But the study, conducted primarily in mice, also points the way toward treatments that may protect children from developing food allergies — and reverse the disease in people who already have it. The loss of these bacteria acts as a switch that makes children susceptible to food allergy.”Talal Chatila, MD, director of the Food Allergy Program at Boston Children’s and a senior author on the paper The study, which also tested human gut bacteria, was carried out by Azza Abdel-Gadir, PhD, a former postdoc, and Emmanuel Stephen-Victor, PhD, a current postdoc in Chatila’s lab, both first co-authors on the paper, in collaboration with first co-author Georg Gerber, MD, PhD, and senior co-author Lynn Bry, MD, PhD, both of Brigham and Women’s Hospital.For reasons that remain a mystery, the number of Americans who suffer from food allergy has risen sharply over the last decade to as many 32 million, according to one recent estimate. Nearly 8 percent of children in the U.S. — about two in every classroom — are affected.One hypothesis is that certain Western lifestyle factors — an increase in births by Caesarean section, a decline in breastfeeding, increased use of antibiotics and smaller family sizes, for example — is disrupting the normal microbial balance in the gut, depriving babies of the “good” bacteria that prepare the immune system to recognize food as harmless.Rachid began testing this hypothesis by studying gut bacteria in babies with and without food allergies. Her team collected stool samples from 56 food-allergic patients and 98 matched controls. Gerber and his colleagues at Brigham and Women’s Hospital analyzed those samples for changes in bacterial content. The work revealed that the bacteria in the feces of babies with food allergies were different from those of controls. But did those bacterial differences play a role in their food allergies?To find out, the team transplanted fecal bacteria from the babies into a special strain of allergy-prone mice. They fed the mice small doses of chicken egg protein to sensitize their immune systems to this allergen, then challenged the mice with a large dose.The results: Mice that had been given fecal bacteria from food-allergic babies went into the life-threatening reaction called anaphylaxis. “The fecal bacteria from food-allergic subjects did not protect against food allergy, whereas the bacteria from control subjects did,” Chatila says.To find out which bacteria might be offering that protection, the team turned to Bry at Brigham and Women’s. Bry provided a mix of six bacterial species from the order Clostridiales, which previous studies had suggested might protect against food allergy. When these bacteria were given to the mice, the animals were protected from food allergy to chicken egg protein, whereas mice given other common bacteria were not. “If you give them the right bacteria, the Clostridia, they’re completely resistant to food allergy,” Chatila says.Related StoriesRaw meat can act as reservoir for bacteria associated with hospital infectionsA bacterium may limit cardiovascular risks of 1 in 2 people, study showsCurved shape of bacteria can make it easier to find foodBry then provided a second mix of unrelated bacteria from the order Bacteroidales. It too was protective. And finally, when the team treated mice that already had food allergy with the Clostridiales or Bacteroidales mixes, they found those therapies completely suppressed the animals’ allergic reactions.Chatila believes the study proves that the loss of protective gut bacteria is a critical factor in food allergy. “At the very least it is a fundamental mechanism. And more likely, in my mind, it is the fundamental mechanism on which other things can be layered,” he says.While previous studies have suggested that certain bacteria can protect against food allergies, Chatila and his colleagues go a step further, describing the specific immunological pathway by which the bacteria act in mice. It begins with a protein, known as MyD88, that serves as a “microbial sensor” in the immune system’s regulatory T cells.”You need the bacteria to give particular signals that are picked up by nascent regulatory T cells in the gut,” Chatila explains. Those signals trigger a chain reaction that changes the gut regulatory T cells into a specific type, known as ROR-gamma regulatory T cells, that protect against food allergies. As a result of this work, Chatila says, “we now have a fundamental concept of how food allergy happens” — a theory he hopes other scientists will now test.Chatila and Rachid believe their findings will eventually lead to new treatments that prevent the development of food allergies in newborns at risk. The treatments might take the form of probiotics — mixes of beneficial bacteria — or drugs that prime the immune system in the same way.And for the millions who already suffer from food allergies, the same treatments may be able to reverse their disease. “Remember,” Chatila says, “in adult mice that had become food-allergic, we could suppress their disease by introducing the good bacteria, which means to us there is the potential to treat somebody with established food allergy and reset their immune system in favor of tolerance.”Ultimately, Chatila cautions, the promising results in mice will have to be duplicated in humans. But that may happen soon. Rachid is already conducting a first-of-its-kind clinical trial at Boston Children’s to test the safety and efficacy of fecal transplants in adults with peanut allergy. And Chatila notes that several companies are already preparing bacterial mixes for clinical trials. “If the race continues with the same intensity, or accelerates, I think you’ll see a product on the market within five years,” he predicts. Source:Boston Children’s Hospital We’re hoping this will lead to a treatment for food allergy, not just a preventative approach.”Co-senior author Rima Rachid, MD, assistant director of the Food Allergy Program in Boston Children’s Division of Immunology Reviewed by James Ives, M.Psych. (Editor)Jun 25 2019A study by scientists at Boston Children’s Hospital and Brigham and Women’s Hospital, published today in Nature Medicine, makes a strong case that the national epidemic of food allergy is caused by the absence of certain beneficial bacteria in the human gut.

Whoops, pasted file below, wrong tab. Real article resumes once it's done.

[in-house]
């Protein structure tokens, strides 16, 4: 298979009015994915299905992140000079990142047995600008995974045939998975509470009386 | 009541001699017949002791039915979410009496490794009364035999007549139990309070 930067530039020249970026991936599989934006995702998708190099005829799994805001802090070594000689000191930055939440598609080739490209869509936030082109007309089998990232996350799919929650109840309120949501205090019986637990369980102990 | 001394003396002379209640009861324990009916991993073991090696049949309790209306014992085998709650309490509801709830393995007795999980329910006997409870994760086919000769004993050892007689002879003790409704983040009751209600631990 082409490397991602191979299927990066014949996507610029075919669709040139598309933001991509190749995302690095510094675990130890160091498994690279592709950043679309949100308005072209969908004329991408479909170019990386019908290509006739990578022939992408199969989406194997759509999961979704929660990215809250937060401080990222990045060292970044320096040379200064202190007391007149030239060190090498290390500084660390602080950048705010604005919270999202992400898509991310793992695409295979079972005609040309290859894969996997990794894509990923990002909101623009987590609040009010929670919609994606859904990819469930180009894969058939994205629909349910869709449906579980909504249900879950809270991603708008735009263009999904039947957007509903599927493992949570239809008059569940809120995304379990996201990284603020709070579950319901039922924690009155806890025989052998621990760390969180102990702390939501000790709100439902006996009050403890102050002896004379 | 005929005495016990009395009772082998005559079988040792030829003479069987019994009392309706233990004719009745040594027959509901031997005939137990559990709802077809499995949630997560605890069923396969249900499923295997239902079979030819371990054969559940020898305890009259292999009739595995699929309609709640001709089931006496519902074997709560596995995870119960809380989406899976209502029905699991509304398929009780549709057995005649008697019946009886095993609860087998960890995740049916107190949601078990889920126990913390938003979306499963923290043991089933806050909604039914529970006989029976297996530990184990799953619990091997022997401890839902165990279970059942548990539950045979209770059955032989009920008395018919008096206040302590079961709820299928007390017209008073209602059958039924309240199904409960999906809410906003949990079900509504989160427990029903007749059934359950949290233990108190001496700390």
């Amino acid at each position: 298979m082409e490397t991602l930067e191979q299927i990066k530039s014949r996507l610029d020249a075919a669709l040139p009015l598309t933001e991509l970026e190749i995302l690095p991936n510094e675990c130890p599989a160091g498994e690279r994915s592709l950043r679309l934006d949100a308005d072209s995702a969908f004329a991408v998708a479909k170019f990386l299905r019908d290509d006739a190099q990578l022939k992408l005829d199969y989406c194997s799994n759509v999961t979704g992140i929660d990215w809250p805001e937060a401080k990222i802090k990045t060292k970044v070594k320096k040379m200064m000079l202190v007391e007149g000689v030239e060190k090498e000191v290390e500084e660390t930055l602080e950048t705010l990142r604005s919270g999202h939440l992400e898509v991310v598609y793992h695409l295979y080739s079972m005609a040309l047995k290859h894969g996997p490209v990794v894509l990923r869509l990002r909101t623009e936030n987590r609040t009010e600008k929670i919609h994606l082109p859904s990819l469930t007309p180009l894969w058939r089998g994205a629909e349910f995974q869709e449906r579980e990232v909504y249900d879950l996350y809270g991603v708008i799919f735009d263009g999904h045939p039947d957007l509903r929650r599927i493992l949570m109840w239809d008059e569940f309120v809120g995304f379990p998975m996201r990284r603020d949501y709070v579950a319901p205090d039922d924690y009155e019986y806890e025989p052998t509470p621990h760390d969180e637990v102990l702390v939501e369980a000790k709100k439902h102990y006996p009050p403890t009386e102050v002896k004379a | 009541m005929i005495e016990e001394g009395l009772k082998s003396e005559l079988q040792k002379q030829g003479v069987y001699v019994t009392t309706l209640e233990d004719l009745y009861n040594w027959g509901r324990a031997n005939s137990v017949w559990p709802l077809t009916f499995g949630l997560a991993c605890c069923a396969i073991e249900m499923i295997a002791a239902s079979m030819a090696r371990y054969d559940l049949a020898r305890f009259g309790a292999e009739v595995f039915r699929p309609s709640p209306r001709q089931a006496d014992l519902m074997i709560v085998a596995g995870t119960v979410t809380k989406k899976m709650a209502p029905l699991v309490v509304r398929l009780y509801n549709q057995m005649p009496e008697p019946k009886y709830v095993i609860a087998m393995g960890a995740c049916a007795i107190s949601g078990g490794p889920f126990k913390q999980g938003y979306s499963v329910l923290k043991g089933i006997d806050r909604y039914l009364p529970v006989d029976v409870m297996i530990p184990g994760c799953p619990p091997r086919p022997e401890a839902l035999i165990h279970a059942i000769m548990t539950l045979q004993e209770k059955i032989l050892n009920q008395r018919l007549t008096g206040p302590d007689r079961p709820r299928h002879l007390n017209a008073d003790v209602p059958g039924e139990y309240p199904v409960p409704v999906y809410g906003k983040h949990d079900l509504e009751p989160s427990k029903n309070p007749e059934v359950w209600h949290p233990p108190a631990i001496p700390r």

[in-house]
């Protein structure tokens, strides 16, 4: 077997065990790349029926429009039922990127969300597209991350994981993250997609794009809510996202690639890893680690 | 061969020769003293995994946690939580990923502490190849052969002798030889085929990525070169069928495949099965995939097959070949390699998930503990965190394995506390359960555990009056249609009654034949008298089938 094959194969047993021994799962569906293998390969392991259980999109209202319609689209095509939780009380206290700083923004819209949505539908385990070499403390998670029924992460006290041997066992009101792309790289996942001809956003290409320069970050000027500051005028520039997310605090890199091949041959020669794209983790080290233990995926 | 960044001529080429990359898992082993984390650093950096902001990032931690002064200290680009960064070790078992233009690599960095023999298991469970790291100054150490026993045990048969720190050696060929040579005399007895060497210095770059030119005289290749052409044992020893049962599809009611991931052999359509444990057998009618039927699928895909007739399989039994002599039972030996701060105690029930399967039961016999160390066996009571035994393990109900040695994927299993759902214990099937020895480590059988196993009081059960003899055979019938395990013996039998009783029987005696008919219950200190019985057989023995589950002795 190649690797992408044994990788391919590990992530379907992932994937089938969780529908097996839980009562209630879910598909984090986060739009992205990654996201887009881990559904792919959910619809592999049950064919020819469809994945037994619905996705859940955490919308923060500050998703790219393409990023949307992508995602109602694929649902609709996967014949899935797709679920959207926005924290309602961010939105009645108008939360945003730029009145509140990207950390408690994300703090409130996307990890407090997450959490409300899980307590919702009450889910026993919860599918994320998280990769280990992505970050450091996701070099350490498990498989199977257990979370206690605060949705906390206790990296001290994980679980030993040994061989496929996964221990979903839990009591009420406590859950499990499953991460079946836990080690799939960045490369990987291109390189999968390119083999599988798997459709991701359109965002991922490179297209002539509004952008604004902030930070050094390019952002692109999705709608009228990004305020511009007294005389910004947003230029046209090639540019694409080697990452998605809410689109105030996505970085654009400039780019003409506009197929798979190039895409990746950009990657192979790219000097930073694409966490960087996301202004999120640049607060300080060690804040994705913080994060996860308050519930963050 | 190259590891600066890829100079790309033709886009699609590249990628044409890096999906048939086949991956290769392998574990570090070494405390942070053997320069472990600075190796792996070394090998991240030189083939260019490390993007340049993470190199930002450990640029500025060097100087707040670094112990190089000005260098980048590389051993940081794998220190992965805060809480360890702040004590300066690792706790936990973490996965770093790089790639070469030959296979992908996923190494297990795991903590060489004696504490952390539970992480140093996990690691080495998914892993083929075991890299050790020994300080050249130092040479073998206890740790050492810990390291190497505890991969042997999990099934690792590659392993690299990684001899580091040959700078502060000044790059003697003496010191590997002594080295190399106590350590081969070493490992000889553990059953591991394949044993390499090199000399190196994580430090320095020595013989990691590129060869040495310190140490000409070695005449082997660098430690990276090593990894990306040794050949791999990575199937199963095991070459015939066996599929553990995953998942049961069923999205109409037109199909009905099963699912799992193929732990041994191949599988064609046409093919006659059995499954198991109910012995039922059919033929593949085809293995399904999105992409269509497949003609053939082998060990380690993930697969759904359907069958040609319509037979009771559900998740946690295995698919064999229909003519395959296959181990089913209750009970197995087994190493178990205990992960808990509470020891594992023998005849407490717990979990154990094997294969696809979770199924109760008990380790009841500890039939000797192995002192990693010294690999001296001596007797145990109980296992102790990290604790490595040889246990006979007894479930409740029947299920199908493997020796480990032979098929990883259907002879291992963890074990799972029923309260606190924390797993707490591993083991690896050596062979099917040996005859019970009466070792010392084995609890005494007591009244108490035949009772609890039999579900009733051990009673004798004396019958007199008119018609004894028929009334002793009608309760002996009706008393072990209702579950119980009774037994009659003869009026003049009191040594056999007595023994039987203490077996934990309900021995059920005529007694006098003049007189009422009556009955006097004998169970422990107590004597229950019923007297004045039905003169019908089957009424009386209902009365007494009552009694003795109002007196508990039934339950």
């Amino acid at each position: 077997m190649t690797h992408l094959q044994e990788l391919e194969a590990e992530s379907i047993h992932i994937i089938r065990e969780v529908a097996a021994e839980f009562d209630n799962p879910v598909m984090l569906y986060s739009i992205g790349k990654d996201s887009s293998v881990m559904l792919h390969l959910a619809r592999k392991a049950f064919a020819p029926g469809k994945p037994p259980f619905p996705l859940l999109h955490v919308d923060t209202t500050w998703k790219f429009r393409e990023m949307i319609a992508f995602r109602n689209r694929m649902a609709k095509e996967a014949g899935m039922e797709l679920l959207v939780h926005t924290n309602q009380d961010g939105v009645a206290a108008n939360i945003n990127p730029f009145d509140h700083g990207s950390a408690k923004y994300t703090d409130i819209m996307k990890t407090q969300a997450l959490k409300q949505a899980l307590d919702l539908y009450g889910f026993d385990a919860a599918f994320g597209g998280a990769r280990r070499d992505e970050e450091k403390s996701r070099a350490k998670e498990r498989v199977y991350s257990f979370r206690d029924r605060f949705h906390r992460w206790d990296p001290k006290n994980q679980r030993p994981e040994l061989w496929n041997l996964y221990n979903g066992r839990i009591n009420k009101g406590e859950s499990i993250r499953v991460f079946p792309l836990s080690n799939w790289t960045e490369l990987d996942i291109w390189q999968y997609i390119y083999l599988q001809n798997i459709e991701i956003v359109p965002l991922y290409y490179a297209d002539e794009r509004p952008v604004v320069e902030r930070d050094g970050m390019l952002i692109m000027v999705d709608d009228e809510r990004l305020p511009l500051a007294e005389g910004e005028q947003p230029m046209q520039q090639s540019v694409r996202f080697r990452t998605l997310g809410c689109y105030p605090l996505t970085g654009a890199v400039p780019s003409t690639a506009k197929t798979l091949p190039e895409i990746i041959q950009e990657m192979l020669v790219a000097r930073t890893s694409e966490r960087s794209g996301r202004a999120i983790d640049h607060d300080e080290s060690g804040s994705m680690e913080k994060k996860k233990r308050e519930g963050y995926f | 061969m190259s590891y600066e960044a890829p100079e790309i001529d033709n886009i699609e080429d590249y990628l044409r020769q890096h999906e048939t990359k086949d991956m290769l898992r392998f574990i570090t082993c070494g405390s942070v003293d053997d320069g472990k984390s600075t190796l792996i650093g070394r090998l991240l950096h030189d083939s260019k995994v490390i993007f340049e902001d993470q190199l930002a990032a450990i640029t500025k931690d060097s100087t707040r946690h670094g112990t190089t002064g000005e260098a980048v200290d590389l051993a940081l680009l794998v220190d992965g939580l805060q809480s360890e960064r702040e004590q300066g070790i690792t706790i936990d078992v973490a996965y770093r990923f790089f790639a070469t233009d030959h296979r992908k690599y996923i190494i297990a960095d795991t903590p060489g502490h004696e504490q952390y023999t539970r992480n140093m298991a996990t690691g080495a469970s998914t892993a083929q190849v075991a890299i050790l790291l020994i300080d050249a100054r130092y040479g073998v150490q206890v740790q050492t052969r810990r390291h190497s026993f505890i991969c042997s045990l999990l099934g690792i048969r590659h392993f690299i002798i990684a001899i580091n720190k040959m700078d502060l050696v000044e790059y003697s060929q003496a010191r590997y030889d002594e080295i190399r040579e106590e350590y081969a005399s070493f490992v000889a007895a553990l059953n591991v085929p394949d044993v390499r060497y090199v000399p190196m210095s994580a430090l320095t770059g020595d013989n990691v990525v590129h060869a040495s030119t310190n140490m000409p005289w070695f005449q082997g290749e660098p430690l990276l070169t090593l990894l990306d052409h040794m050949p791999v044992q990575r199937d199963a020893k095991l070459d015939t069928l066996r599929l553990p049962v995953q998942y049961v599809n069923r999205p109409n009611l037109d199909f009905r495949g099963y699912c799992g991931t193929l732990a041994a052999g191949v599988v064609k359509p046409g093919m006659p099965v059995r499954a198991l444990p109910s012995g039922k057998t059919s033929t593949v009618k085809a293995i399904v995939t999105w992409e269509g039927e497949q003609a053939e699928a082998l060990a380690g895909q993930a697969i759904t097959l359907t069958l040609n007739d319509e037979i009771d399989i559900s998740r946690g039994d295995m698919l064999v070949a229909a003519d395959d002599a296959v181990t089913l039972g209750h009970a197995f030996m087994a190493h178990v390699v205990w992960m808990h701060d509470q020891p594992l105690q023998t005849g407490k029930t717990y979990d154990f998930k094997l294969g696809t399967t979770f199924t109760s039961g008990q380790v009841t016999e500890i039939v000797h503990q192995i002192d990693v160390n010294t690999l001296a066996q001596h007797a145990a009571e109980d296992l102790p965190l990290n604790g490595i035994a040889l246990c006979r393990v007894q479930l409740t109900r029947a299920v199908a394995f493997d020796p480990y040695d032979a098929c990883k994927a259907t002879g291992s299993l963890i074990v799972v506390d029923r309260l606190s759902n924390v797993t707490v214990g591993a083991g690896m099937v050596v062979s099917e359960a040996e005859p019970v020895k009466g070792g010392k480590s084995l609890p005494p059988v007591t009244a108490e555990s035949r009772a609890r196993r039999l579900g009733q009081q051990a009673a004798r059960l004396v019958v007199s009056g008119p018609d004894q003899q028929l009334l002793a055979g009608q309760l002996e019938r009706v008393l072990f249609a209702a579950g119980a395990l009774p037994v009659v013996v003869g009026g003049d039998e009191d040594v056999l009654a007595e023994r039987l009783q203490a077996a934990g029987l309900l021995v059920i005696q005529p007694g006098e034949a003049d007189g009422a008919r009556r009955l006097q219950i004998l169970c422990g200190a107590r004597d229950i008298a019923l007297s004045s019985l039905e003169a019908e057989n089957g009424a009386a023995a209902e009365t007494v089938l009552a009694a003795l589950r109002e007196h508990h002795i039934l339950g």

More than 3,000 babies are stillborn every year in the UK – a third of these are term babies (37 weeks or beyond) who were considered to be ‘healthy’ prior to their death. Prolonged pregnancy is a known risk factor for stillbirth and women are routinely offered induction of labor after 41 weeks’ gestation. This recommendation is based on evidence of increased stillbirth risk beyond 41 weeks. However, one in three women with a stillbirth at term loses her baby before this period. The magnitude of this risk is not routinely communicated due to a previous lack of robust evidence.Related StoriesPersonalizing Nutritional Medicine With the Power of NMRIt is okay for women with lupus to get pregnant with proper care, says new studyMaternal obesity may negatively affect children’s lung developmentThe researchers have now analyzed data from 13 separate studies in the UK, US, Denmark and Norway, which included 15,124,027 pregnancies, 17,830 stillbirths and 2,348 newborn deaths.Despite the stillbirth risk figures, delivery before 41 weeks did not increase the risk of newborn death (defined as a death during the first 28 days of life) – the risk was unchanged for births between 38 and 41 weeks of gestation. The risk increased by 87 per cent for deliveries at 42 weeks’ gestation compared to 41 weeks.Professor Thangaratinam added: “This is the largest study of its kind, and finally provides precise estimates of potential risks of stillbirth. Now that we understand the extent to which stillbirth risks increase with each week of pregnancy, we should be incorporating this information in all discussions around delivery plans in pregnant women at term.”We were surprised to see how much poorer pregnancy outcomes were for Black women – they were up to twice more likely to experience stillbirth than White women. Healthcare professionals need to take these added risks into account when developing care plans for these women.”Limitations of the study include variations in the definitions of low risk pregnancy, the wide time-span of the studies, loss of data due to exclusion of studies that did not provide stillbirth estimates in weekly intervals, and potential confounders affecting the outcome. Source:Queen Mary University Of LondonJournal reference:Muglu, J. et al. (2019) Risks of stillbirth and neonatal death with advancing gestation at term: A systematic review and meta-analysis of cohort studies of 15 million pregnancies. PLOS Medicine. doi.org/10.1371/journal.pmed.1002838 . While there is an additional risk of stillbirth at 41 weeks, compared to 40 weeks, it is small. Women who prefer not to have medical interventions such as induction of labor may therefore acknowledge this small additional risk, and choose to wait until 41 weeks so that they have more time to go into labor naturally. Meanwhile, other women may prefer to have discussions with their healthcare providers on induction after 40 weeks. So this is all about helping women make informed decisions on timing of delivery.” Reviewed by James Ives, M.Psych. (Editor)Jul 3 2019With every week that a pregnancy continues past term (37 weeks), the risk of stillbirth increases, according to an analysis of more than 15 million pregnancies led by Queen Mary University of London.The results, published in the journal PLOS Medicine, also included a small but significantly increased risk of stillbirth in mothers who continued their pregnancy to 41 weeks’ gestation (when women are routinely offered induction of labor), compared to those who delivered at 40 weeks.The researchers say that women who are 41 weeks pregnant should not be alarmed, as the risk is low – equivalent to one additional stillbirth for every 1,449 pregnancies, compared to delivering at 40 weeks.Compared to White women, Black women at term were also found to be 1.5 to 2 times more likely to suffer stillbirth at all gestational ages.Lead Researcher Professor Shakila Thangaratinam from Queen Mary University of London: